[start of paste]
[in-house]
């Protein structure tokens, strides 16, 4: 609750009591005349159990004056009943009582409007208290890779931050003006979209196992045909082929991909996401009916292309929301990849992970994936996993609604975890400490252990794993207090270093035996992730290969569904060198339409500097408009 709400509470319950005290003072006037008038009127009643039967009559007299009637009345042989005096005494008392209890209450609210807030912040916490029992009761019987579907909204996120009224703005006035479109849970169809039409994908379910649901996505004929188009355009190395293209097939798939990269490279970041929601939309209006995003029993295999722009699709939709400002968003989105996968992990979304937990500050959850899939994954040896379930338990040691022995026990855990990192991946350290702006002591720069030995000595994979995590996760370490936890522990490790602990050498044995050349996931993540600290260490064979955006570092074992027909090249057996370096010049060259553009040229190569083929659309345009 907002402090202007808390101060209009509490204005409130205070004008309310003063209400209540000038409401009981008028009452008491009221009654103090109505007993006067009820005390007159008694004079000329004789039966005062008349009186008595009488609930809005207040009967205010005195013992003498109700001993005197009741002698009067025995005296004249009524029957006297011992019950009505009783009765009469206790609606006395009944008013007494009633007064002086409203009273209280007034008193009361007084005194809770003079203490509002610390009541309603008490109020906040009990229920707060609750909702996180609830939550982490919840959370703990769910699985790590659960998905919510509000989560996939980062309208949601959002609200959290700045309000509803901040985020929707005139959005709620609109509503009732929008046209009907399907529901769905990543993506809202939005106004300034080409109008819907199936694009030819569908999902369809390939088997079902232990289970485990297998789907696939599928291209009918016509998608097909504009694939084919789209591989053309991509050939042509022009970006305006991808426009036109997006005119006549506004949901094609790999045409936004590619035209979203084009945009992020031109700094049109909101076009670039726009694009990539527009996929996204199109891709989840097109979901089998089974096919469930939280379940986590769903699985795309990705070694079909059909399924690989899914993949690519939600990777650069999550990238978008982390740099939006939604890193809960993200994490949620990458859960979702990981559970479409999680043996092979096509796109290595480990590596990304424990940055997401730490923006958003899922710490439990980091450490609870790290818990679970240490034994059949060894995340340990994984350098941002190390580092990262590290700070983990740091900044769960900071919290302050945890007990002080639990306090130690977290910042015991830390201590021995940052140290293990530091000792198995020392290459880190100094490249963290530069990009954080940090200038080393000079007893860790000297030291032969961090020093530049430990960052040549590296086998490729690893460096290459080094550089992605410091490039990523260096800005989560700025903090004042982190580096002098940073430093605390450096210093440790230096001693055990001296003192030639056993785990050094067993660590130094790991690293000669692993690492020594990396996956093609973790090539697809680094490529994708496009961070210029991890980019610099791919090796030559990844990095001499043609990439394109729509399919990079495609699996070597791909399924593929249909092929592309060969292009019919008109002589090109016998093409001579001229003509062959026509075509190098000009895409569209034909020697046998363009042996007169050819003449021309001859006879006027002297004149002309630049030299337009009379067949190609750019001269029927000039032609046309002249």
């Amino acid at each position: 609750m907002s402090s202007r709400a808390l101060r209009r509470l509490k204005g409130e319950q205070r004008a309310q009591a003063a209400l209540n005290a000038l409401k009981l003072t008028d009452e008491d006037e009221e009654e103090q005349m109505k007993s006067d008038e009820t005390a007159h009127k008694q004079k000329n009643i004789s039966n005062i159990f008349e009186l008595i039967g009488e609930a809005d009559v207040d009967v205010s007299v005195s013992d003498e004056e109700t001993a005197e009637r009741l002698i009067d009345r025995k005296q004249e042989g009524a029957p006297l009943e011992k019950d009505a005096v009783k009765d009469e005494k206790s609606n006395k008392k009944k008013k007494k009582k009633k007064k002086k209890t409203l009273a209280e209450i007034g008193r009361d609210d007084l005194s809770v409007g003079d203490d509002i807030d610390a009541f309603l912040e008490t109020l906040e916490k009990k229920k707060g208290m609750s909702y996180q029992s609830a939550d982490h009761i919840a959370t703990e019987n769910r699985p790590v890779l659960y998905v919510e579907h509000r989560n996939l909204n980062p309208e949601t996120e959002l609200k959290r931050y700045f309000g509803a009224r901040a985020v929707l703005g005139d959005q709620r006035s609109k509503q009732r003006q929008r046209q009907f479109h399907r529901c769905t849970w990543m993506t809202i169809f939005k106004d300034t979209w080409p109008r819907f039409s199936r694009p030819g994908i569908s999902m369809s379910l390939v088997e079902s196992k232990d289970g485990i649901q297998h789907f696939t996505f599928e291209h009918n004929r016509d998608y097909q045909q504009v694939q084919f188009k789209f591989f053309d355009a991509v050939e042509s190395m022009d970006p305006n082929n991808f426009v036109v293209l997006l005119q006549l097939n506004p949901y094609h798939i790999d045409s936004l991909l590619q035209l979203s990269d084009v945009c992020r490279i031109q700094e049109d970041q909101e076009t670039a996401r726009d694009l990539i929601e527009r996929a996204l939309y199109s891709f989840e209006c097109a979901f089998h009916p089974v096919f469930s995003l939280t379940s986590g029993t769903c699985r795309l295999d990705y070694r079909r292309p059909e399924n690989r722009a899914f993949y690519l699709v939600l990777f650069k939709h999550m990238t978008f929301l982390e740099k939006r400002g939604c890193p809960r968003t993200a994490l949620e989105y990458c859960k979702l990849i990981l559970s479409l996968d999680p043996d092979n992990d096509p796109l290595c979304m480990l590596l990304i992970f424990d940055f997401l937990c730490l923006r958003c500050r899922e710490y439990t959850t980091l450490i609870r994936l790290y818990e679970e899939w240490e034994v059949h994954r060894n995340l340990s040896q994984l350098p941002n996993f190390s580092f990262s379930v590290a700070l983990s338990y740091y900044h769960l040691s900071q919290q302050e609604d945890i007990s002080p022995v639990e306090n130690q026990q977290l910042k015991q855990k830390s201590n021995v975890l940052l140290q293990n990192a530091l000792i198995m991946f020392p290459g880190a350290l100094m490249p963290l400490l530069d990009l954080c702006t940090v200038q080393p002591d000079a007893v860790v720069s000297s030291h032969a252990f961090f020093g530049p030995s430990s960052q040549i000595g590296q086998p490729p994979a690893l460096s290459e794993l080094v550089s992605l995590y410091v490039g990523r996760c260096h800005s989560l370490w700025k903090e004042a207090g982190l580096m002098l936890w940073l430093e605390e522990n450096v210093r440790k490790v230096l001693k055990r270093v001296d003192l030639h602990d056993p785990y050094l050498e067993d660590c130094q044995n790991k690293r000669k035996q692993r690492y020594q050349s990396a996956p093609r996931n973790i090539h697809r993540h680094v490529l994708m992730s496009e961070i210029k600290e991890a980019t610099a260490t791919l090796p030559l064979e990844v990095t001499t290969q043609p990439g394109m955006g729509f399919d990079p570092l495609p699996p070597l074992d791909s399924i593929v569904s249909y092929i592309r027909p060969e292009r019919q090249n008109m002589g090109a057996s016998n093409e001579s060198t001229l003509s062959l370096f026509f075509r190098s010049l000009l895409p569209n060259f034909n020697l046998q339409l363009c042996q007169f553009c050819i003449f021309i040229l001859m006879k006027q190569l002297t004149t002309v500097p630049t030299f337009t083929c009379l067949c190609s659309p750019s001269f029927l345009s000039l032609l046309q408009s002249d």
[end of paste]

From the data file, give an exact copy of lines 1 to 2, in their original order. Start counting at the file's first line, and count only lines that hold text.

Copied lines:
[in-house]
């Protein structure tokens, strides 16, 4: 609750009591005349159990004056009943009582409007208290890779931050003006979209196992045909082929991909996401009916292309929301990849992970994936996993609604975890400490252990794993207090270093035996992730290969569904060198339409500097408009 709400509470319950005290003072006037008038009127009643039967009559007299009637009345042989005096005494008392209890209450609210807030912040916490029992009761019987579907909204996120009224703005006035479109849970169809039409994908379910649901996505004929188009355009190395293209097939798939990269490279970041929601939309209006995003029993295999722009699709939709400002968003989105996968992990979304937990500050959850899939994954040896379930338990040691022995026990855990990192991946350290702006002591720069030995000595994979995590996760370490936890522990490790602990050498044995050349996931993540600290260490064979955006570092074992027909090249057996370096010049060259553009040229190569083929659309345009 907002402090202007808390101060209009509490204005409130205070004008309310003063209400209540000038409401009981008028009452008491009221009654103090109505007993006067009820005390007159008694004079000329004789039966005062008349009186008595009488609930809005207040009967205010005195013992003498109700001993005197009741002698009067025995005296004249009524029957006297011992019950009505009783009765009469206790609606006395009944008013007494009633007064002086409203009273209280007034008193009361007084005194809770003079203490509002610390009541309603008490109020906040009990229920707060609750909702996180609830939550982490919840959370703990769910699985790590659960998905919510509000989560996939980062309208949601959002609200959290700045309000509803901040985020929707005139959005709620609109509503009732929008046209009907399907529901769905990543993506809202939005106004300034080409109008819907199936694009030819569908999902369809390939088997079902232990289970485990297998789907696939599928291209009918016509998608097909504009694939084919789209591989053309991509050939042509022009970006305006991808426009036109997006005119006549506004949901094609790999045409936004590619035209979203084009945009992020031109700094049109909101076009670039726009694009990539527009996929996204199109891709989840097109979901089998089974096919469930939280379940986590769903699985795309990705070694079909059909399924690989899914993949690519939600990777650069999550990238978008982390740099939006939604890193809960993200994490949620990458859960979702990981559970479409999680043996092979096509796109290595480990590596990304424990940055997401730490923006958003899922710490439990980091450490609870790290818990679970240490034994059949060894995340340990994984350098941002190390580092990262590290700070983990740091900044769960900071919290302050945890007990002080639990306090130690977290910042015991830390201590021995940052140290293990530091000792198995020392290459880190100094490249963290530069990009954080940090200038080393000079007893860790000297030291032969961090020093530049430990960052040549590296086998490729690893460096290459080094550089992605410091490039990523260096800005989560700025903090004042982190580096002098940073430093605390450096210093440790230096001693055990001296003192030639056993785990050094067993660590130094790991690293000669692993690492020594990396996956093609973790090539697809680094490529994708496009961070210029991890980019610099791919090796030559990844990095001499043609990439394109729509399919990079495609699996070597791909399924593929249909092929592309060969292009019919008109002589090109016998093409001579001229003509062959026509075509190098000009895409569209034909020697046998363009042996007169050819003449021309001859006879006027002297004149002309630049030299337009009379067949190609750019001269029927000039032609046309002249």